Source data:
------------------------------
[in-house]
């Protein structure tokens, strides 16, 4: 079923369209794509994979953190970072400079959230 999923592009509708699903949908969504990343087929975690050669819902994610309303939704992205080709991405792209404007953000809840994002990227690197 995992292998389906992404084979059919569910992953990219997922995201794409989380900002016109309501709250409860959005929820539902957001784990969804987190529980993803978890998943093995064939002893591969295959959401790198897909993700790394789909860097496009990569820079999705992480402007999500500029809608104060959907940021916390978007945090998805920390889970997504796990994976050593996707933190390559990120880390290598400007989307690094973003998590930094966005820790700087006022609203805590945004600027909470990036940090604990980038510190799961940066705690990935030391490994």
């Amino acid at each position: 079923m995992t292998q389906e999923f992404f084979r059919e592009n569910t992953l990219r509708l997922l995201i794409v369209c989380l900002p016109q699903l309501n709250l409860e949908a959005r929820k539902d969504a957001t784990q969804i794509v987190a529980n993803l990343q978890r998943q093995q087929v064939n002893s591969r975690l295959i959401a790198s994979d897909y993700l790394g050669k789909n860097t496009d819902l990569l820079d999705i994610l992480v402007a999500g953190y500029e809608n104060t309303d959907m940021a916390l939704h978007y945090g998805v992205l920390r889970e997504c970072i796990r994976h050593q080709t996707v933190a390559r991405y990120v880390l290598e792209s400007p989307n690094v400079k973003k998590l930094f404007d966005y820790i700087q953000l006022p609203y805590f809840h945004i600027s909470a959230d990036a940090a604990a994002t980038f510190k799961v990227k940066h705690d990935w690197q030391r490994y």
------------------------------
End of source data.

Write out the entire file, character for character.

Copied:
[in-house]
């Protein structure tokens, strides 16, 4: 079923369209794509994979953190970072400079959230 999923592009509708699903949908969504990343087929975690050669819902994610309303939704992205080709991405792209404007953000809840994002990227690197 995992292998389906992404084979059919569910992953990219997922995201794409989380900002016109309501709250409860959005929820539902957001784990969804987190529980993803978890998943093995064939002893591969295959959401790198897909993700790394789909860097496009990569820079999705992480402007999500500029809608104060959907940021916390978007945090998805920390889970997504796990994976050593996707933190390559990120880390290598400007989307690094973003998590930094966005820790700087006022609203805590945004600027909470990036940090604990980038510190799961940066705690990935030391490994």
């Amino acid at each position: 079923m995992t292998q389906e999923f992404f084979r059919e592009n569910t992953l990219r509708l997922l995201i794409v369209c989380l900002p016109q699903l309501n709250l409860e949908a959005r929820k539902d969504a957001t784990q969804i794509v987190a529980n993803l990343q978890r998943q093995q087929v064939n002893s591969r975690l295959i959401a790198s994979d897909y993700l790394g050669k789909n860097t496009d819902l990569l820079d999705i994610l992480v402007a999500g953190y500029e809608n104060t309303d959907m940021a916390l939704h978007y945090g998805v992205l920390r889970e997504c970072i796990r994976h050593q080709t996707v933190a390559r991405y990120v880390l290598e792209s400007p989307n690094v400079k973003k998590l930094f404007d966005y820790i700087q953000l006022p609203y805590f809840h945004i600027s909470a959230d990036a940090a604990a994002t980038f510190k799961v990227k940066h705690d990935w690197q030391r490994y």